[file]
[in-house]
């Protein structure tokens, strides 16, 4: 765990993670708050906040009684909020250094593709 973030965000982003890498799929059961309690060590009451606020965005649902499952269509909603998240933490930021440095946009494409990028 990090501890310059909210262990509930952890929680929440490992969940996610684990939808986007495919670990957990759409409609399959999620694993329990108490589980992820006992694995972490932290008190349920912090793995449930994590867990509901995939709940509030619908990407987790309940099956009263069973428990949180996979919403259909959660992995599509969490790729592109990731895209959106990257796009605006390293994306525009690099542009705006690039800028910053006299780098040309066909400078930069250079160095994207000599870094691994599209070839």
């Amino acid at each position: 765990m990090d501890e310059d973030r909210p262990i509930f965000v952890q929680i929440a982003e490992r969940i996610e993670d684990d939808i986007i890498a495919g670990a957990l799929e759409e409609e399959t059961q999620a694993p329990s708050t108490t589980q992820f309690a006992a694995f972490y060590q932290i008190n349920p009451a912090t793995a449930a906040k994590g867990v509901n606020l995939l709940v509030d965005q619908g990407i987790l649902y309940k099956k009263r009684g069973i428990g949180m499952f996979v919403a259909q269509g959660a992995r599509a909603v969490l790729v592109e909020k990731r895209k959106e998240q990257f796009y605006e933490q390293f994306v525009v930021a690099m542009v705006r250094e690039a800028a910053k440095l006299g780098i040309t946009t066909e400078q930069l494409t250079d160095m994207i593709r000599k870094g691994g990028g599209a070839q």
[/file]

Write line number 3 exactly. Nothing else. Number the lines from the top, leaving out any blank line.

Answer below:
């Amino acid at each position: 765990m990090d501890e310059d973030r909210p262990i509930f965000v952890q929680i929440a982003e490992r969940i996610e993670d684990d939808i986007i890498a495919g670990a957990l799929e759409e409609e399959t059961q999620a694993p329990s708050t108490t589980q992820f309690a006992a694995f972490y060590q932290i008190n349920p009451a912090t793995a449930a906040k994590g867990v509901n606020l995939l709940v509030d965005q619908g990407i987790l649902y309940k099956k009263r009684g069973i428990g949180m499952f996979v919403a259909q269509g959660a992995r599509a909603v969490l790729v592109e909020k990731r895209k959106e998240q990257f796009y605006e933490q390293f994306v525009v930021a690099m542009v705006r250094e690039a800028a910053k440095l006299g780098i040309t946009t066909e400078q930069l494409t250079d160095m994207i593709r000599k870094g691994g990028g599209a070839q």